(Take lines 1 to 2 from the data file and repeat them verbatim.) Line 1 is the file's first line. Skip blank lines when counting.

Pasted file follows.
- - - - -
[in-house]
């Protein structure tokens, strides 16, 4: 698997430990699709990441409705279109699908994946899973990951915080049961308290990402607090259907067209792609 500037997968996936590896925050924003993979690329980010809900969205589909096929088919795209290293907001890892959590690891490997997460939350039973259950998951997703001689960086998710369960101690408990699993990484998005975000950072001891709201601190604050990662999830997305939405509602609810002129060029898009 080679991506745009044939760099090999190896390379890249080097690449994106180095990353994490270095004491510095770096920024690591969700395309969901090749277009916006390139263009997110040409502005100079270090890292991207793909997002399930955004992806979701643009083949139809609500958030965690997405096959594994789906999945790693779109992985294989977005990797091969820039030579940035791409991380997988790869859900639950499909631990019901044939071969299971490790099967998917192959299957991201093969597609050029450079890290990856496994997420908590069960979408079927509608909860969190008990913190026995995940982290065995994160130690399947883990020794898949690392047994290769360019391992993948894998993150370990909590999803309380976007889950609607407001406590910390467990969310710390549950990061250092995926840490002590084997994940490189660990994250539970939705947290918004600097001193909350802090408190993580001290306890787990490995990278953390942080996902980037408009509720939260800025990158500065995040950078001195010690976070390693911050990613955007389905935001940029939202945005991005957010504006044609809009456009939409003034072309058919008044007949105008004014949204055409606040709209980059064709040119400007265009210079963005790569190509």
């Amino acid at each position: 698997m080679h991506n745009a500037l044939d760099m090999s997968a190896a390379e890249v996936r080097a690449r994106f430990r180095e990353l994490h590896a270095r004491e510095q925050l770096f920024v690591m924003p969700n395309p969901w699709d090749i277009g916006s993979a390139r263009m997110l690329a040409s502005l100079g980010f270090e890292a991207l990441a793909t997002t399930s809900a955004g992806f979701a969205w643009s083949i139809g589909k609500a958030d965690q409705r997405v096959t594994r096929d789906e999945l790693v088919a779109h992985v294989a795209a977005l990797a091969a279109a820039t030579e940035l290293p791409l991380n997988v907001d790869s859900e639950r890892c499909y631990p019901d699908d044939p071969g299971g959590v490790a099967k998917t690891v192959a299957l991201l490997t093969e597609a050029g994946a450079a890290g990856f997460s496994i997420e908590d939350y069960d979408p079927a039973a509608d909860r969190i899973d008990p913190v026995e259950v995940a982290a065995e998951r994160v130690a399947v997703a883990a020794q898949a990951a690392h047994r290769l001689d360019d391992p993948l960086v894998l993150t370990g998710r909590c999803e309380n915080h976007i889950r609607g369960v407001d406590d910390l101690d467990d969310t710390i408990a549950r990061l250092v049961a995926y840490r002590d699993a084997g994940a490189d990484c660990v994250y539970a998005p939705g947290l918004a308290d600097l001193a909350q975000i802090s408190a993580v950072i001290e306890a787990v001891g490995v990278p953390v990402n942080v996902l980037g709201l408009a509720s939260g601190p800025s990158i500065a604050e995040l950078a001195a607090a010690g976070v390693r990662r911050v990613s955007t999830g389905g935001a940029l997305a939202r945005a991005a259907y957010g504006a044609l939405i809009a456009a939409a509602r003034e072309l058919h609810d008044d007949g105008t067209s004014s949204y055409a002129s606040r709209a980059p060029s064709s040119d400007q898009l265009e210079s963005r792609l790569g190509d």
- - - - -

[in-house]
């Protein structure tokens, strides 16, 4: 698997430990699709990441409705279109699908994946899973990951915080049961308290990402607090259907067209792609 500037997968996936590896925050924003993979690329980010809900969205589909096929088919795209290293907001890892959590690891490997997460939350039973259950998951997703001689960086998710369960101690408990699993990484998005975000950072001891709201601190604050990662999830997305939405509602609810002129060029898009 080679991506745009044939760099090999190896390379890249080097690449994106180095990353994490270095004491510095770096920024690591969700395309969901090749277009916006390139263009997110040409502005100079270090890292991207793909997002399930955004992806979701643009083949139809609500958030965690997405096959594994789906999945790693779109992985294989977005990797091969820039030579940035791409991380997988790869859900639950499909631990019901044939071969299971490790099967998917192959299957991201093969597609050029450079890290990856496994997420908590069960979408079927509608909860969190008990913190026995995940982290065995994160130690399947883990020794898949690392047994290769360019391992993948894998993150370990909590999803309380976007889950609607407001406590910390467990969310710390549950990061250092995926840490002590084997994940490189660990994250539970939705947290918004600097001193909350802090408190993580001290306890787990490995990278953390942080996902980037408009509720939260800025990158500065995040950078001195010690976070390693911050990613955007389905935001940029939202945005991005957010504006044609809009456009939409003034072309058919008044007949105008004014949204055409606040709209980059064709040119400007265009210079963005790569190509």